Postal traffic

Postal traffic means the transportation of goods by any of the postal administrations of the European Community; in Austria this is Österreichische Post AG. If goods are imported via postal traffic from third countries or exported via postal traffic out of the European Community, respectively, there are special regulations for customs clearance.


If goods are imported by postal traffic from third countries, Österreichische Post AG issues a customs declaration for the individual consignments. For this purpose, it requires relevant documents and information such as order confirmations, invoices, payment receipts, import licences, import certificates, etc. (see also FAQs 4, 5 and 6 on the new e-commerce regulations from 1 July 2021 on).

Payment of duties

If the foreign trading companies do not charge the VAT directly to the customer (use of the Import One Stop Shop, IOSS), the import VAT is billed by the customs administration to Österreichische Post AG, which charges the costs for this to the recipient when the consignment is delivered. The Postal Service also charges a fee in the form of the customs clearance fee for the effort involved in collecting and providing electronic data.

Export of Union goods

If Union goods are to be exported by postal traffic to a third country, the consignment may be handed over to Österreichische Post AG (for short: Postal Service) without prior customs clearance up to a total value of € 1,000, provided that they are not subject to any export prohibitions or restrictions. Also excluded are goods for which an application is made to the customs administration for a refund of import duties in the case of defective goods or goods that do not match the order when ordered and already imported goods are returned to a third country.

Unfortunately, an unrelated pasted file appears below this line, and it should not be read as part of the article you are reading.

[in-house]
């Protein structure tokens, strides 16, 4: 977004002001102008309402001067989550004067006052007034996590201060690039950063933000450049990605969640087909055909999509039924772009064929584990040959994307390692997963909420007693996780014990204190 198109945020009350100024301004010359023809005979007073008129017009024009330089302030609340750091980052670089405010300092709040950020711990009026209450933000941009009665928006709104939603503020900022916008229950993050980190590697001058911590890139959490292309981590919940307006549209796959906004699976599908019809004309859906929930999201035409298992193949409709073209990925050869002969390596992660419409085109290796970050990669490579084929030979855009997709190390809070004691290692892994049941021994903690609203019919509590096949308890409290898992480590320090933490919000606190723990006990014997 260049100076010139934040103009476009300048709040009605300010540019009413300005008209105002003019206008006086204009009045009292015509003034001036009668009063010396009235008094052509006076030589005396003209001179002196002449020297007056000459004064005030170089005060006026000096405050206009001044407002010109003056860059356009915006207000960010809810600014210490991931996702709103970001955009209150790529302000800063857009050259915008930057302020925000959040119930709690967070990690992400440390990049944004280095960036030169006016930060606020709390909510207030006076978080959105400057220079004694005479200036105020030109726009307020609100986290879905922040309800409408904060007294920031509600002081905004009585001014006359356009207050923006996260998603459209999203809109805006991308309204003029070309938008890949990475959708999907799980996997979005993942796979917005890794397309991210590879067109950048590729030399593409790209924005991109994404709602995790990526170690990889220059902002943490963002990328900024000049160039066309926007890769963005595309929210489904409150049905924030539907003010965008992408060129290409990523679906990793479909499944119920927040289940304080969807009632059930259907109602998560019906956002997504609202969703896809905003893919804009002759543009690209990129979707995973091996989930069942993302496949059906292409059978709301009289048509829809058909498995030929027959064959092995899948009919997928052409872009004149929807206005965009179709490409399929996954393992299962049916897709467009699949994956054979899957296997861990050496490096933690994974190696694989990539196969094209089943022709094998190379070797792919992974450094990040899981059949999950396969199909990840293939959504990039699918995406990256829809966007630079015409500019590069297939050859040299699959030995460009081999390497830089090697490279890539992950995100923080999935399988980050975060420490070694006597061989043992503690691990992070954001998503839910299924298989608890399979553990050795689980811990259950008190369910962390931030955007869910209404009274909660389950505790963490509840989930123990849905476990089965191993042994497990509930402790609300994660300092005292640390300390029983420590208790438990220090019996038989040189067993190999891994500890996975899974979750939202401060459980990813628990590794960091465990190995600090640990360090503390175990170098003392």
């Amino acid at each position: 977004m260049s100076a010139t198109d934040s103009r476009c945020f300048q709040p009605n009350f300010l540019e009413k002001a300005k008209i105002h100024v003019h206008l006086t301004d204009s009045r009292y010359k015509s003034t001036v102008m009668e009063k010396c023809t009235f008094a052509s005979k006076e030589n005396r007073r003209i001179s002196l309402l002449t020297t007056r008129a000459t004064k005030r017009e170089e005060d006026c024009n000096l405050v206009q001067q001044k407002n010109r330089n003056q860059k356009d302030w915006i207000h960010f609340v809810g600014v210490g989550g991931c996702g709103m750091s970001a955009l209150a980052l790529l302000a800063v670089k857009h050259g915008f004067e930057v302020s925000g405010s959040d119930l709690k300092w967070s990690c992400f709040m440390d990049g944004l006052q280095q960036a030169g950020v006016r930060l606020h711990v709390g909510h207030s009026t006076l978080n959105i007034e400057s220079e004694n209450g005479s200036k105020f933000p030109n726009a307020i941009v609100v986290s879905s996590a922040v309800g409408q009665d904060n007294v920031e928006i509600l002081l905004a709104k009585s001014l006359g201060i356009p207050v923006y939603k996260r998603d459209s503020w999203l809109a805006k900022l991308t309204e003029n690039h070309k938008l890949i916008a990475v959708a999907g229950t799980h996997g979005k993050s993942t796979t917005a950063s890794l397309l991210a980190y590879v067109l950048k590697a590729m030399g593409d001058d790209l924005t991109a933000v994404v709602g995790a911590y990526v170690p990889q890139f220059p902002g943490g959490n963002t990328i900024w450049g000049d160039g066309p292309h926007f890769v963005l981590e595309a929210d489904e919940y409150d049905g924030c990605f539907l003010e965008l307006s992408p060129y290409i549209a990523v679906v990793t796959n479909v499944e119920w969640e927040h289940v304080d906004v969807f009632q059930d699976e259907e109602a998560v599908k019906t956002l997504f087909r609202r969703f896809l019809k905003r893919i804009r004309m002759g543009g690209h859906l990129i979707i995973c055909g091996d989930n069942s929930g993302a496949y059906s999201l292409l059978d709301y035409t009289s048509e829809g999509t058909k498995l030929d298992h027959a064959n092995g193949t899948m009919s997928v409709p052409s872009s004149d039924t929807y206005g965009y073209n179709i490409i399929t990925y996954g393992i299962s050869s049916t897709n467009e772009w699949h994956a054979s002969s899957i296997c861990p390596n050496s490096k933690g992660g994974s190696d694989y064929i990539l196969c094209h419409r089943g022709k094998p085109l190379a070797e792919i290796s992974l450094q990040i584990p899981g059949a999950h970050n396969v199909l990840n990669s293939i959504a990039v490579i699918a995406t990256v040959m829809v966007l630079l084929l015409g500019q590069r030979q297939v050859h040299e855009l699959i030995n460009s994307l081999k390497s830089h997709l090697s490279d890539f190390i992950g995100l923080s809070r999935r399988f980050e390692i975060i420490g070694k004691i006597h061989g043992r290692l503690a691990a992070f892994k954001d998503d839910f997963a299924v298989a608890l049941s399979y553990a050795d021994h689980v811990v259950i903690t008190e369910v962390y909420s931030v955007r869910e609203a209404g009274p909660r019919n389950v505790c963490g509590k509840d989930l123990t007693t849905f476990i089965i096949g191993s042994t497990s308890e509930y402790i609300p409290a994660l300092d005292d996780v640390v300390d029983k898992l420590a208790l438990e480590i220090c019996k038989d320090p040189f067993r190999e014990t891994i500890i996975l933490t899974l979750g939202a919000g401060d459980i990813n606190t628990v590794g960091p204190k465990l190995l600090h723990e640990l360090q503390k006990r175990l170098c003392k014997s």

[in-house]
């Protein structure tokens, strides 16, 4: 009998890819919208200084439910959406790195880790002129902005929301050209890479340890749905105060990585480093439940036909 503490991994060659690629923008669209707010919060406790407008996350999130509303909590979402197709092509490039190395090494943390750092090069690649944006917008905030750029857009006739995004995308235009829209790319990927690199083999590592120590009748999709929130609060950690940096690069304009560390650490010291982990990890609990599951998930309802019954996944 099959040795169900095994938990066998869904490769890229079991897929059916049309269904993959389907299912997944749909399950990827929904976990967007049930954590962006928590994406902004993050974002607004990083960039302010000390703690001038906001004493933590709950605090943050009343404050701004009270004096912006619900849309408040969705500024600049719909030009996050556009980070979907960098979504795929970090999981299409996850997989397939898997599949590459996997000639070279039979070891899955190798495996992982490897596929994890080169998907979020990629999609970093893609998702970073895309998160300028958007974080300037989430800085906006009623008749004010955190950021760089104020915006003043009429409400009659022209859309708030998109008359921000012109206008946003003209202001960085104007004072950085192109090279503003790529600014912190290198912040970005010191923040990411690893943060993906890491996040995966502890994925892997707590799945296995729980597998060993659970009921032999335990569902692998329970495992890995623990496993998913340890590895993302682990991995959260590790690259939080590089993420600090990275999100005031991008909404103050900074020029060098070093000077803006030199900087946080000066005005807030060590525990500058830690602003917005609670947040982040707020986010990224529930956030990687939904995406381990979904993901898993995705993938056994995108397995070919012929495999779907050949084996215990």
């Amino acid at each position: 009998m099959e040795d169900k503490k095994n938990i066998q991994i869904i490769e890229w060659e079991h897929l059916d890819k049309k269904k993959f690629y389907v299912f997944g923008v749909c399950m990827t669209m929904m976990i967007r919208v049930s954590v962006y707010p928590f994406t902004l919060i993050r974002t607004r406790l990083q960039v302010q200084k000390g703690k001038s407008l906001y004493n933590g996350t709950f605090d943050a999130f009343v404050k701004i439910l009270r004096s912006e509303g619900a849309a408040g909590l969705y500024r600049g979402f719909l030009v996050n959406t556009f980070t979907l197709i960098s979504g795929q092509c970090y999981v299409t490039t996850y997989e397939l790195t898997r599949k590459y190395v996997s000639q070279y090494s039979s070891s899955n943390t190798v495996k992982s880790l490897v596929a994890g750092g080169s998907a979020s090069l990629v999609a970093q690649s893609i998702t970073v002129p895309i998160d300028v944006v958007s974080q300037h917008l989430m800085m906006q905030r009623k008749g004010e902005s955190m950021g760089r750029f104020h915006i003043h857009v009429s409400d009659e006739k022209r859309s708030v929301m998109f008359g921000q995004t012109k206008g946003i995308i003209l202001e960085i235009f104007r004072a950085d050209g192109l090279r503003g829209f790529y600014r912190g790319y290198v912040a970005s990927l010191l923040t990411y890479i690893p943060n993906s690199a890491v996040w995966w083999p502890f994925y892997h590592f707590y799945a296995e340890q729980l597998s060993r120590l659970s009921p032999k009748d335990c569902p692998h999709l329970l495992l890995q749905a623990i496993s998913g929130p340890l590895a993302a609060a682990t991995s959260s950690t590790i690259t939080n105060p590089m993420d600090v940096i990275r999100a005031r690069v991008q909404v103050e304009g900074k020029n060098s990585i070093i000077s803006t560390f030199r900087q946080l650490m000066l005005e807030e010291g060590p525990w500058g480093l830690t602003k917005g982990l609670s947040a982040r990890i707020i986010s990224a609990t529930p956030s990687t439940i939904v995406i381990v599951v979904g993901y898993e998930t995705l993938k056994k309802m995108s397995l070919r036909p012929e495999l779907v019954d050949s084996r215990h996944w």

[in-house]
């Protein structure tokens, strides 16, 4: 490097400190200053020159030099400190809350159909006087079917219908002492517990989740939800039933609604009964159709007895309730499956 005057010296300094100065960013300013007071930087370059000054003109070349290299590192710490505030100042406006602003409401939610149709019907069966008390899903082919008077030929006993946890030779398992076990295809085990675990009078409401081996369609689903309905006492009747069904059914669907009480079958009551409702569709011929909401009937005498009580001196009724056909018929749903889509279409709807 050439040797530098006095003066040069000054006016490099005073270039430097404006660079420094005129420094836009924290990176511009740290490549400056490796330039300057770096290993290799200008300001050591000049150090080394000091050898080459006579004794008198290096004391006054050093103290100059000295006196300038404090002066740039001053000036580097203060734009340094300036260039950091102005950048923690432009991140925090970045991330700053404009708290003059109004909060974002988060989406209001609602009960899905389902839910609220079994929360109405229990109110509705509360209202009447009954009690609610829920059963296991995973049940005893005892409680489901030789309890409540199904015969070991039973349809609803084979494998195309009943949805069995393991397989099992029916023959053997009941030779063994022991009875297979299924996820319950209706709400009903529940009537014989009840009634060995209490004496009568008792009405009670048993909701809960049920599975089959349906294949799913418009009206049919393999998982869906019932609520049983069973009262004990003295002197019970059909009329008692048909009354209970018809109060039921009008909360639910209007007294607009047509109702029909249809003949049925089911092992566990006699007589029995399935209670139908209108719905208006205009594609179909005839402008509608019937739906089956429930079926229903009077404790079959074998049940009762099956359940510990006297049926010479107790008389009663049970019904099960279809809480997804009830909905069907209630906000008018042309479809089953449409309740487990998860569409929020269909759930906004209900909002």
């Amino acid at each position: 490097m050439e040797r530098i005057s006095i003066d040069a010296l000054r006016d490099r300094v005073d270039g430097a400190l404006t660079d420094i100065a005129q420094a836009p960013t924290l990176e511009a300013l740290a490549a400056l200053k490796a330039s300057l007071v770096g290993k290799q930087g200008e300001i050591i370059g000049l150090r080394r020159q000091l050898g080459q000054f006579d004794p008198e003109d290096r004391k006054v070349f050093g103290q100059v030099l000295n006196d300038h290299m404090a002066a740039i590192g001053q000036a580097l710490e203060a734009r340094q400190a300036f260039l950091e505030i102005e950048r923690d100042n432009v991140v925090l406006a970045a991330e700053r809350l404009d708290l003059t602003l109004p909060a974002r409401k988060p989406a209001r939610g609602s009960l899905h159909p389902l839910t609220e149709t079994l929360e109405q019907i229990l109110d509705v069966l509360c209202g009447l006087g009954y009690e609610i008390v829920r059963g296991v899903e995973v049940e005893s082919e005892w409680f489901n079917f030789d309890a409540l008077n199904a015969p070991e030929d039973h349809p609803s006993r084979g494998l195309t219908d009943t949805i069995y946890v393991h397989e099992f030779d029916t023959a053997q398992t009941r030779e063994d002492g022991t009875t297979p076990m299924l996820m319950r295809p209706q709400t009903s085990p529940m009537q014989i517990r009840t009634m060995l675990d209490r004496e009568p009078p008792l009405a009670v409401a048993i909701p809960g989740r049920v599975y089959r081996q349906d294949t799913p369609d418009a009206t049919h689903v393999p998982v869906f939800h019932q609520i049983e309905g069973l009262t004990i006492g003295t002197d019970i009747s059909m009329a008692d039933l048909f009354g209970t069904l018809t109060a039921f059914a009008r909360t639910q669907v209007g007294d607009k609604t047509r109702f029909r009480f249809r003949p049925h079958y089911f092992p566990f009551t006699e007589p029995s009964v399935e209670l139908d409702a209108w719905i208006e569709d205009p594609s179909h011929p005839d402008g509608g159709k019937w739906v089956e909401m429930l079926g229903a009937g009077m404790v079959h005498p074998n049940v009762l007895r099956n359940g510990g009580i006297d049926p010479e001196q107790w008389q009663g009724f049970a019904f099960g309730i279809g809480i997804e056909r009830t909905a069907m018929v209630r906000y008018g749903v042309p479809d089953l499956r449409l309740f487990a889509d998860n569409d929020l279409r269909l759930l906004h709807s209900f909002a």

A formal export declaration is required in any case for goods whose total value exceeds € 1,000, or irrespective of their value if they are subject to prohibitions or restrictions on export. This means that when the consignment is handed in at the post office or at a postal partner’s, either the consignment has already been cleared at the responsible export customs office and the corresponding export certification document is presented or – if offered by the post office – the export clearance is arranged by the Post.

In the case of delivery of already cleared export consignments to the Post, the export certification document confirming that the goods have been accepted by the Post is also to be presented to the latter. Together with the export  certification document confirmed by the Post and the corresponding dispatch note, the customs exit confirmation can be requested from the competent customs office.

Duty-free shipping of goods to Austria

Whenever you receive a parcel, the customs rules and formalities are as a rule determined by whether you are sending it from a Member State of the European Union (EU country) or from a non-EU country.

Important: It makes no difference to the exemption from duty whether your parcel is transported or delivered by the Post or other services. 

Which consignments of goods from non-EU countries are duty-free?

Duty exemptions exist for consignments of goods from non-EU states.

Until 30 June 2021, no import VAT is payable for consignments up to a merchandise value of € 22. This exemption will cease to apply on 1 July 2021, so that import VAT, apart from the use of the IOSS, will then have to be paid for every imported consignment/goods from the first cent of merchandise value.

No customs duty has to be paid for consignments up to a merchandise value of € 150 (but import VAT does have to be paid, see the previous paragraph). The consignment must be shipped directly from a non-EU country to a recipient in the EU. The sender may also be e.g. a trading company (see also Internet Shopping).

For private gift consignments, duty exemption applies up to a value of € 45. Private gift consignments are consignments of goods from one private individual from a non-EU country to another private individual in the EU if they are

  • performed occasionally, 
  • consist exclusively of goods for personal use and do not, by their nature and quantity, give rise to a presumption of importation for commercial purposes, and
  • received by the recipient without any payment.